Because the healthcare community relies upon encryption to safeguard e-Protected Health Information (ePHI), vulnerability to the underlying security of any encryption code is potentially devastating.
The Heartbleed computer bug is gaining substantial media coverage recently, and for good reason. Organizations, especially those in healthcare, should pay special attention to risks from the bug. Heartbleed is not a computer virus, but is actually a software defect. The defect went unnoticed for a long period of time, and was unfortunately adopted by many websites.
Discovered by Neel Mehta of Google Security, the Heartbleed bug is based on a fault in functionality in the widely used OpenSSL library. This library is used by security vendors’ products to secure web browsing and even mobile banking applications. For example, if you go to a site like Amazon, you may notice a little lock in the browser section of the bar with the letters “https”– that is a sign that the website uses, and is a part of, the OpenSSL library. When the Heartbleed bug is exploited, the attacker can retrieve memory, up to 64KB from the remote system. Such information may contain usernames, passwords, keys or other useful information that enables bigger attacks.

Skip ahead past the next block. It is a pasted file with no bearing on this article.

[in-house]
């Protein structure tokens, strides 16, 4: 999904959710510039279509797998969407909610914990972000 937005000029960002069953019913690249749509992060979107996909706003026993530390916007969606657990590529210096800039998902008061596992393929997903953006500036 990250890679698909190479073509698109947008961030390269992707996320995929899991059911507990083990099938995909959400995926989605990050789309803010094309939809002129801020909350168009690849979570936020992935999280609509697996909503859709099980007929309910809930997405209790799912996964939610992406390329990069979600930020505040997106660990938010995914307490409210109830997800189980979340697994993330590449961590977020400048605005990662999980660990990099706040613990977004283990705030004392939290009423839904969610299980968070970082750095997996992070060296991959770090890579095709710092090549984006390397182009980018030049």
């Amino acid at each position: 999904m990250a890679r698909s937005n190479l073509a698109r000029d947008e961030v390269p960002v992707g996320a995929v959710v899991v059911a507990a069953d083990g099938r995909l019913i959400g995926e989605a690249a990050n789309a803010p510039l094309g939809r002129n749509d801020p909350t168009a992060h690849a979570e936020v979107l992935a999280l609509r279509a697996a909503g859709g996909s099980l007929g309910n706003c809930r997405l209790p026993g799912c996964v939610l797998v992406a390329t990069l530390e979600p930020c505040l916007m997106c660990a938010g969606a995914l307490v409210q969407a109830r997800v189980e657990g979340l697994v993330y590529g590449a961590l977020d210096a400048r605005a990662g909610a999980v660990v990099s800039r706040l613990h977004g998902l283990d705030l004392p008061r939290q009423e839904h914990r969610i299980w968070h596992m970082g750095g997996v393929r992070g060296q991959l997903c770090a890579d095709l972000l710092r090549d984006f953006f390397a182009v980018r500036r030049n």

Continue Reading Healthcare organizations can take steps to mitigate Heartbleed impact